Here in the Midwest, summer is almost over — school is in session and the leaves are just starting to turn. September is a glorious month, usually full of warm sunny days and cool nights. Book clubs are meeting and debating their reading lists, 2014 calendars are hitting our shelves, and children are writing book reports (“I need to read a memoir by Friday!”). So maybe this isn’t the best time to talk about summer reading (a.k.a. “beach reading”). I’ve never quite understood why I’d want to read differently in the summer than I would any other time of year — what’s the difference between reading on a lounge chair on the porch and reading on a couch in front of a fire? But it seems that most people want to read lighter books in the summer. Customers circle our fiction table, saying they want something “light . . . not depressing . . .funny . . . but not trashy.” There simply aren’t too many good books that fit that description.

Well, I have just had the pleasure of reading a book that is clever and amusing, with only a touch of sadness.  Even though it’s September, it’s not too late for some summer reading.  Where’d You Go, Bernadette? would be just as addictive and wickedly funny on a cold rainy day as it was on the August day when I reluctantly read the last page. Maybe that would be even more appropriate, since the book is set in the Pacific Northwest.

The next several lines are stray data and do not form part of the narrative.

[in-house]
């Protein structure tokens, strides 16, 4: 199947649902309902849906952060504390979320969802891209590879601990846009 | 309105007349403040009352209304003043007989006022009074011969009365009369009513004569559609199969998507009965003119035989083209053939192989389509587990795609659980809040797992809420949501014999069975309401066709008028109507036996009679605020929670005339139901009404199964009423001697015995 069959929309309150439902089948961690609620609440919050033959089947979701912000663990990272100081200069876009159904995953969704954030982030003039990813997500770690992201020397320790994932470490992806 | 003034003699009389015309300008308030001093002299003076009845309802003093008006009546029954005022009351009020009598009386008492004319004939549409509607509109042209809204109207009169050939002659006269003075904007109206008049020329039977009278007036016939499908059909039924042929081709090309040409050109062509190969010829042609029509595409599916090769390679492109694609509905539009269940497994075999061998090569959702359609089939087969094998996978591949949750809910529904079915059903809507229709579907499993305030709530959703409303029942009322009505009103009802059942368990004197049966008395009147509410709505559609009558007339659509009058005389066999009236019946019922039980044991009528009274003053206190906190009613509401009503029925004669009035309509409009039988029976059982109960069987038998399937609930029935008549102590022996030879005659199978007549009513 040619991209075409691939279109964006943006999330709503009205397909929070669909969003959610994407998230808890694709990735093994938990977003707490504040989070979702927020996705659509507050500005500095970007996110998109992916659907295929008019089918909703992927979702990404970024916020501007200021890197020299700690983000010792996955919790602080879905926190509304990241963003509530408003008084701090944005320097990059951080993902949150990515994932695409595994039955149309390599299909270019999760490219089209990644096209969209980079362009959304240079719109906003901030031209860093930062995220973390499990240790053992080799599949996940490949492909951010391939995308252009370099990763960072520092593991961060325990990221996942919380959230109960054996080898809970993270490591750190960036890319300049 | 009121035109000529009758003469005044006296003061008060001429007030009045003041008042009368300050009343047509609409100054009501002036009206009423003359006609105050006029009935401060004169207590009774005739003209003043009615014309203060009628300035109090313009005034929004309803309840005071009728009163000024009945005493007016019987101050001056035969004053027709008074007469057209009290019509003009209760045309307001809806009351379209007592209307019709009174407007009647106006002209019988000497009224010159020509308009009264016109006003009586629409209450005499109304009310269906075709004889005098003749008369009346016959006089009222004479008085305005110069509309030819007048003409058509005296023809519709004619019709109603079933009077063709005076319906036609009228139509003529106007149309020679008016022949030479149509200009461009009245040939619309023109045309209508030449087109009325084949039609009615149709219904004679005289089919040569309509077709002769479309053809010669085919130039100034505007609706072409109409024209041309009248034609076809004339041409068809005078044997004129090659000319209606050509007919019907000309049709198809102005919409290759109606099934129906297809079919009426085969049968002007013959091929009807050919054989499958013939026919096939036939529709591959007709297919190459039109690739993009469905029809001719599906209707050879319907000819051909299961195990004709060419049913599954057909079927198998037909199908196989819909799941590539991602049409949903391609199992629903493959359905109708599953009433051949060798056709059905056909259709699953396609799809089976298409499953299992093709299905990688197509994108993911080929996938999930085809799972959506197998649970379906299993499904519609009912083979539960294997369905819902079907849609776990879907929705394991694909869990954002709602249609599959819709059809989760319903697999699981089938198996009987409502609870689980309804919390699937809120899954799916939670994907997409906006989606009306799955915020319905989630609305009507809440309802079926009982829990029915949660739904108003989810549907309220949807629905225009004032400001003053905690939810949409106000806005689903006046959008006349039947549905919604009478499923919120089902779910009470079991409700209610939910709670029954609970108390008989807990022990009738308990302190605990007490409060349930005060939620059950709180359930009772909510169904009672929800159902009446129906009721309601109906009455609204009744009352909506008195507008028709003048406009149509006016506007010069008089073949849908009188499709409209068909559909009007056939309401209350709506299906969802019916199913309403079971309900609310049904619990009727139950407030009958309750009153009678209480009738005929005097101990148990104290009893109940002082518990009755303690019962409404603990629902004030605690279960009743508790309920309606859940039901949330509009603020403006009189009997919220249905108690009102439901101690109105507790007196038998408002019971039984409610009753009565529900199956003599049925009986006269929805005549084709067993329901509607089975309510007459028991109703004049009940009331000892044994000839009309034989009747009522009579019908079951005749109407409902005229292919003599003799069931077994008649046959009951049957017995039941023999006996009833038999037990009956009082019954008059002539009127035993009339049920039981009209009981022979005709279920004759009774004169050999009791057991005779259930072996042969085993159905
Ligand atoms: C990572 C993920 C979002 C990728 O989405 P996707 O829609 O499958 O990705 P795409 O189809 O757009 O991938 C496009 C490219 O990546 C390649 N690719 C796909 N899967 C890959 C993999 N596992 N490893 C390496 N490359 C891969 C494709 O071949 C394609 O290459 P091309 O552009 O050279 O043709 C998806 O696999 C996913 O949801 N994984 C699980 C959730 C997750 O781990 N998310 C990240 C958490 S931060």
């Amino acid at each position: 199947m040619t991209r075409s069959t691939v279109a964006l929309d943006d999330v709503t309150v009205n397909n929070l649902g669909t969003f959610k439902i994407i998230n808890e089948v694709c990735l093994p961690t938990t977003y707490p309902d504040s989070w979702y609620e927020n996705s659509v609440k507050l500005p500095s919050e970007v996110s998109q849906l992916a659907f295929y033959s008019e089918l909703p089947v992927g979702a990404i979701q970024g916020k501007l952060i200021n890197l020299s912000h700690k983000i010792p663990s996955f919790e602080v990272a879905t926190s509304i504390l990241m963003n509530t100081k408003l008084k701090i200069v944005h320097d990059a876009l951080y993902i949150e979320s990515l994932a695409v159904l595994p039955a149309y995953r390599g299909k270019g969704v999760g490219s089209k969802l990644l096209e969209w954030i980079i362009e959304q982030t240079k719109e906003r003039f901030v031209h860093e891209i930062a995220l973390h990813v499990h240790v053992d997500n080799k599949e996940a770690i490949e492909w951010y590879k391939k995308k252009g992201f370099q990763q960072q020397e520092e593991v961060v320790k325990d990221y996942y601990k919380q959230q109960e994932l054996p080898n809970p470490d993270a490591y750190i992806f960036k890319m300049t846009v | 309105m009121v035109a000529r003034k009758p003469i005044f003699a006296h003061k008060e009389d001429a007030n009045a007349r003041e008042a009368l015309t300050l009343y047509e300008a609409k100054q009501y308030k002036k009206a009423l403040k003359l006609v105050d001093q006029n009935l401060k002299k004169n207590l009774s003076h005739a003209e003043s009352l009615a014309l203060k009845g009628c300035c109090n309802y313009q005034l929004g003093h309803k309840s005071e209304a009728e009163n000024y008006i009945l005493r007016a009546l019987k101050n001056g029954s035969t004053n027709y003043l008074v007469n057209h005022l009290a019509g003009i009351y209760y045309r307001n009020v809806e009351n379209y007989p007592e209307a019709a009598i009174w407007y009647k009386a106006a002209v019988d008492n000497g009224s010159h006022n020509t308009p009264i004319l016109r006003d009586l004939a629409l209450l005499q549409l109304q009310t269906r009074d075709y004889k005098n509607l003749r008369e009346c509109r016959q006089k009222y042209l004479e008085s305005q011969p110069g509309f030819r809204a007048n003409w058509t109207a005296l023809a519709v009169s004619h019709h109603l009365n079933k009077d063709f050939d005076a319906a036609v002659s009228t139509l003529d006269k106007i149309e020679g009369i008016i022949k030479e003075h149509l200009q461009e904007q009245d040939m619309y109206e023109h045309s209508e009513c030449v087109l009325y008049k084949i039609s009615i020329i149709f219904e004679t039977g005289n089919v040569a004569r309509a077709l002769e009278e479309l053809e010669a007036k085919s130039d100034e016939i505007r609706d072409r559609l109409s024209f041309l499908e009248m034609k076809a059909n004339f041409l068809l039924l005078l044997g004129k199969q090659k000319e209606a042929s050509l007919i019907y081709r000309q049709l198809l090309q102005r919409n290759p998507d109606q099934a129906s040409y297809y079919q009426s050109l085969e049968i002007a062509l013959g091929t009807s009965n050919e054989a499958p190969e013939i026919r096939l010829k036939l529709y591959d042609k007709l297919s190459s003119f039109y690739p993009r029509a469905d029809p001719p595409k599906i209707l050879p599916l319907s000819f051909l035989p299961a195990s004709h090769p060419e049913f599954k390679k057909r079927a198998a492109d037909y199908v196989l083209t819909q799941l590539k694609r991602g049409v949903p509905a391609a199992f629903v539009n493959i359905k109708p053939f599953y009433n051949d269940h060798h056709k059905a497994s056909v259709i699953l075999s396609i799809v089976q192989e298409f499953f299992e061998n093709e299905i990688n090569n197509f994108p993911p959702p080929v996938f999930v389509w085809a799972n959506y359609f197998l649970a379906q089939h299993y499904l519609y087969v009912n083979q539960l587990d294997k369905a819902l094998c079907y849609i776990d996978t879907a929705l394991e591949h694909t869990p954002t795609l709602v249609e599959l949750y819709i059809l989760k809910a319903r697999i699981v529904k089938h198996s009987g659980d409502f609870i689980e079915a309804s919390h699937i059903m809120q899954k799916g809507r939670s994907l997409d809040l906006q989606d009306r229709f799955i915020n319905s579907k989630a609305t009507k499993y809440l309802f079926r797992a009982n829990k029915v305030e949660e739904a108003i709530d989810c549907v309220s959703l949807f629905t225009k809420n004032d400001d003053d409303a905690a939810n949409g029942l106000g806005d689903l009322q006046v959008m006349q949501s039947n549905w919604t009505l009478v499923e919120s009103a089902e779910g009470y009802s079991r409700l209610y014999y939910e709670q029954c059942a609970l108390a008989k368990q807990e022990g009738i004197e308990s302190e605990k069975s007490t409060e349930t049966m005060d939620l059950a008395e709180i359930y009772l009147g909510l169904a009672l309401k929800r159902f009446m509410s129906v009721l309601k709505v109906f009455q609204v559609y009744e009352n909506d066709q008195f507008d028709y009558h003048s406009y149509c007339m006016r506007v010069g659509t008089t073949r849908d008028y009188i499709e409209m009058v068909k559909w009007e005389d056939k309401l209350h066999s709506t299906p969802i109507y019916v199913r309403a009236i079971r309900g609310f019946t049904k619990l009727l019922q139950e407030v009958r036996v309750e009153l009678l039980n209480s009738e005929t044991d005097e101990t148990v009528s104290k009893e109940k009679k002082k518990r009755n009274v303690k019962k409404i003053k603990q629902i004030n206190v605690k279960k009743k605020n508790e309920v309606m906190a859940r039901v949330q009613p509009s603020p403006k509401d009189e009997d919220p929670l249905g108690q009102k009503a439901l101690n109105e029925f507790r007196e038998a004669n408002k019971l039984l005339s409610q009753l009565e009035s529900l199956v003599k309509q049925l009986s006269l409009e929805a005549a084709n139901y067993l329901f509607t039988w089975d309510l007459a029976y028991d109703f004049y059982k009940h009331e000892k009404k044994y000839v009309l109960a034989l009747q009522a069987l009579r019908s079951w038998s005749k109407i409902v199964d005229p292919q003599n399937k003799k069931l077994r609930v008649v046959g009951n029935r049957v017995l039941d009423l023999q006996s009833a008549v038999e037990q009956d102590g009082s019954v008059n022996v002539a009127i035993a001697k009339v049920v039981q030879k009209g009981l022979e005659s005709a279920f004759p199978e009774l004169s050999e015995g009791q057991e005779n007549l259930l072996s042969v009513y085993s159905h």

Bernadette Fox is a once-famous architect and a reluctant transplant to Seattle. She’s the wife of a brilliant Microsoft executive and the mother of a brilliant 15-year-old daughter, Bee– and so antisocial that she hires a virtual assistant from India to take care of almost all her personal business. She hates the other mothers at Bee’s politically correct private school, calling them “gnats”:

Because they’re annoying, but not so annoying that you actually want to spend valuable energy on them.

When Bernadette disappears, just before a family trip to Antarctica, it’s up to Bee to track her down.  Exactly how she does that is told in a series of emails, letters, blog posts, notes, and interview transcripts — involving the police, various Microsoft employees, school administrators, neighbors, and cruise line officials. The book  has just the right amount of dark humor — it’s satire with the edges sanded down. Author Maria Semple is a TV writer (Arrested Development and Mad About You), and that comes through in her sharp dialogue and surprising plot twists.

One more thing . . . Bernadette is not the most likable of characters. But she is certainly an interesting one, and isn’t that more important in a novel? That’s a subject for another post.